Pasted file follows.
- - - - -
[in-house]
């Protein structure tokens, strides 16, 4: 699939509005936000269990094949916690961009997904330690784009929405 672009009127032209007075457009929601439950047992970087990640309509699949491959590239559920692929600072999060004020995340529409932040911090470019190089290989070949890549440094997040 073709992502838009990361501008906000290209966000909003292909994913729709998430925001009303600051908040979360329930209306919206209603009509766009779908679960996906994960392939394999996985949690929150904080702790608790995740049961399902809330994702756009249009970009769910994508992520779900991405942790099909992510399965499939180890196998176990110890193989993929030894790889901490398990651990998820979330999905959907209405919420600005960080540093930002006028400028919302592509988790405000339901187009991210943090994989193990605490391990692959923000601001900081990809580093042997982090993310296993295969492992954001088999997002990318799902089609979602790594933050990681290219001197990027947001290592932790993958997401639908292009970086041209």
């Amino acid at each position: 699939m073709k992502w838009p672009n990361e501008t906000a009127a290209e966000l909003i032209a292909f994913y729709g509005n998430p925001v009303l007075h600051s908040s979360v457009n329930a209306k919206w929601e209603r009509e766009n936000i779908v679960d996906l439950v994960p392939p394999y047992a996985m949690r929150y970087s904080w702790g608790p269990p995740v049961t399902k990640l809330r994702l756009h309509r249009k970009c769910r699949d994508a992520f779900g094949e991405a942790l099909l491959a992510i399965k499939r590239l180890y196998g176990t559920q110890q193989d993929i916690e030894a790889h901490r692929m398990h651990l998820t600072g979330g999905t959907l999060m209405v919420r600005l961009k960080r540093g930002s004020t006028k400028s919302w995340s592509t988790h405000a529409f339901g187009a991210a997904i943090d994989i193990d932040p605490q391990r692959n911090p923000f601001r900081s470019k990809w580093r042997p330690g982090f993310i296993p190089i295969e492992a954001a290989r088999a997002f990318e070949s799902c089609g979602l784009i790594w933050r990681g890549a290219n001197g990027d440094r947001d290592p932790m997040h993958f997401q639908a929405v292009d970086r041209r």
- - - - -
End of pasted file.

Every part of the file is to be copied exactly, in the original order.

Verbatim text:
[in-house]
């Protein structure tokens, strides 16, 4: 699939509005936000269990094949916690961009997904330690784009929405 672009009127032209007075457009929601439950047992970087990640309509699949491959590239559920692929600072999060004020995340529409932040911090470019190089290989070949890549440094997040 073709992502838009990361501008906000290209966000909003292909994913729709998430925001009303600051908040979360329930209306919206209603009509766009779908679960996906994960392939394999996985949690929150904080702790608790995740049961399902809330994702756009249009970009769910994508992520779900991405942790099909992510399965499939180890196998176990110890193989993929030894790889901490398990651990998820979330999905959907209405919420600005960080540093930002006028400028919302592509988790405000339901187009991210943090994989193990605490391990692959923000601001900081990809580093042997982090993310296993295969492992954001088999997002990318799902089609979602790594933050990681290219001197990027947001290592932790993958997401639908292009970086041209």
């Amino acid at each position: 699939m073709k992502w838009p672009n990361e501008t906000a009127a290209e966000l909003i032209a292909f994913y729709g509005n998430p925001v009303l007075h600051s908040s979360v457009n329930a209306k919206w929601e209603r009509e766009n936000i779908v679960d996906l439950v994960p392939p394999y047992a996985m949690r929150y970087s904080w702790g608790p269990p995740v049961t399902k990640l809330r994702l756009h309509r249009k970009c769910r699949d994508a992520f779900g094949e991405a942790l099909l491959a992510i399965k499939r590239l180890y196998g176990t559920q110890q193989d993929i916690e030894a790889h901490r692929m398990h651990l998820t600072g979330g999905t959907l999060m209405v919420r600005l961009k960080r540093g930002s004020t006028k400028s919302w995340s592509t988790h405000a529409f339901g187009a991210a997904i943090d994989i193990d932040p605490q391990r692959n911090p923000f601001r900081s470019k990809w580093r042997p330690g982090f993310i296993p190089i295969e492992a954001a290989r088999a997002f990318e070949s799902c089609g979602l784009i790594w933050r990681g890549a290219n001197g990027d440094r947001d290592p932790m997040h993958f997401q639908a929405v292009d970086r041209r």